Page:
CPI Aerostructures profits rise
CPI Aerostructures Inc., the Edgewood-based aircraft parts maker, said Tuesday that its second-quarter profits jumped 71 percent, to $2.7 million, as it trimmed costs and increased sales. Revenue jumped 19.7 percent, to $20.8 million, during April, May and June as several of CPI's contracts to supply parts to companies including Gulfstream and Boeing have swung into full production. CPI's cost of sales dropped 14 percent as it is no longer laying out the expenses from the engineering and design changes to begin building the parts for those orders. "We are projecting a much better second half, as well, and a particularly strong fourth quarter, as our newest contracts begin to generate revenue and income," CPI Aero chief executive Edward J. Fred said. -- Joe Ryan
Kimco buys Conn. shop center
Kimco Realty announced on Tuesday it has acquired a shopping center in the affluent neighborhood of Wilton, Conn. The New Hyde Park-based real estate trust purchased the 97,000-square-foot center -- called Wilton Campus Shops -- from Kleban Properties for $39.7 million. The deal also includes $20.9 million of mortgage debt. The center is 98 percent occupied, with a Stop & Shop on nearly half of the property and some 20 smaller stores and restaurants taking up the rest of the space, Kimco said. -- Lisa Du
Freddie Mac posts $1.2B profit
Government-controlled mortgage giant Freddie Mac posted net income of $1.2 billion for the second quarter and isn't requesting any additional federal aid for the period. The government rescued Freddie and larger sibling Fannie Mae in September 2008 after massive losses on risky mortgages threatened to topple them. Taxpayers have spent about $170 billion to rescue Fannie and Freddie, the costliest bailout of the 2008 financial crisis. It could cost about $200 billion more to support the companies through 2014 after subtracting dividend payments, according to the government. This is the fifth quarter in which Freddie hasn't requested new federal aid since it was taken over in September 2008. McLean, Va.-based Freddie Mac requested $19 million in federal aid in the first quarter. The company received $7.6 billion for all of 2011 and $13 billion for all of 2010.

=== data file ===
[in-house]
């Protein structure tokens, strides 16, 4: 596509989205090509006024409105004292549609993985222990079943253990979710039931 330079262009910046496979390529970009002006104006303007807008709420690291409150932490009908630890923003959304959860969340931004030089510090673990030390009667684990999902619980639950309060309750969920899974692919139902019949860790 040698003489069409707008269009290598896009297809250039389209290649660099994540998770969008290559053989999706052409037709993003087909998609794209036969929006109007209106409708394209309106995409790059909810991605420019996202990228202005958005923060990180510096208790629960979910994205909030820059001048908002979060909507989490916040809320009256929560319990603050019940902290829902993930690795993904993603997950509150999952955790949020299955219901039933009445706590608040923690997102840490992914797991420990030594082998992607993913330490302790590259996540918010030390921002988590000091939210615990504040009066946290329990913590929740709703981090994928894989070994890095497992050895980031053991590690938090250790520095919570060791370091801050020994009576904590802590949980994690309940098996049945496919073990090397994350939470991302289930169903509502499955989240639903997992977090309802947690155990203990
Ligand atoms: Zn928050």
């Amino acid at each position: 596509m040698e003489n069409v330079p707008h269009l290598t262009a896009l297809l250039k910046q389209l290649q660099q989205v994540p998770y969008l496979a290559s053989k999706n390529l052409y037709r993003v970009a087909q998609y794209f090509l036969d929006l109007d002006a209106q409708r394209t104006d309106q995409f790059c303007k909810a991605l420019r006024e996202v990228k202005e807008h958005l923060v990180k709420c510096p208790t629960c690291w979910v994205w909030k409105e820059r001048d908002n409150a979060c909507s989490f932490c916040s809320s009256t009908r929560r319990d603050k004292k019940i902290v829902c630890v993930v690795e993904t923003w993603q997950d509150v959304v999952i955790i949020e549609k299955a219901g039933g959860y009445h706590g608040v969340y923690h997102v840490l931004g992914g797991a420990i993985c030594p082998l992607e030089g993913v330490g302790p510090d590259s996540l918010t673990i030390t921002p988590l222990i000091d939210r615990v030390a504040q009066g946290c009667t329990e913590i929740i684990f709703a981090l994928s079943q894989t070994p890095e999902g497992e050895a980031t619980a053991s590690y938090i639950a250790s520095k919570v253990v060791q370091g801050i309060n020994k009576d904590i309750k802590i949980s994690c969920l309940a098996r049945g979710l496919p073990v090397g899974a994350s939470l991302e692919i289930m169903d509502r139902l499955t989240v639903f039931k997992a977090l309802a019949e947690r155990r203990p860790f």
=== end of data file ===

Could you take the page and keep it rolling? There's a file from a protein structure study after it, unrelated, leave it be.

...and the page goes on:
Credit card use down in June
Americans cut back on credit card use in June, further evidence that high unemployment and slow growth has made consumers more cautious about spending. Overall consumer borrowing rose because of increases in auto and student loans. The Federal Reserve says total borrowing increased 3 percent to $2.58 trillion in June from May. That's just below the all-time high reached in July 2008. Credit card debt fell 5 percent to $864.6 billion. That's only 1.6 percent above the post-recession low reached in April 2011. Americans have been relying less on credit cards since the 2008 financial crisis and Great Recession.
Apple says the next version of its software for the iPhone and iPad won't come with a preinstalled YouTube application. Users will be able to play YouTube videos in the Web browser, says Apple spokeswoman Trudy Muller. Google Inc., which owns YouTube, is also working on a downloadable app, she says. Muller says Apple Inc.'s license to include the YouTube app has expired, but did not explain why it hasn't been extended. Google says it's working with Apple to ensure a quality YouTube experience. Google has its own operating system for smartphones that compete with the iPhone. Apple has sued companies that use it, saying it copies features from the iPhone. In June, Apple said the next version of its operating system, iOS 6, will replace Google Maps with an Apple app. -- AP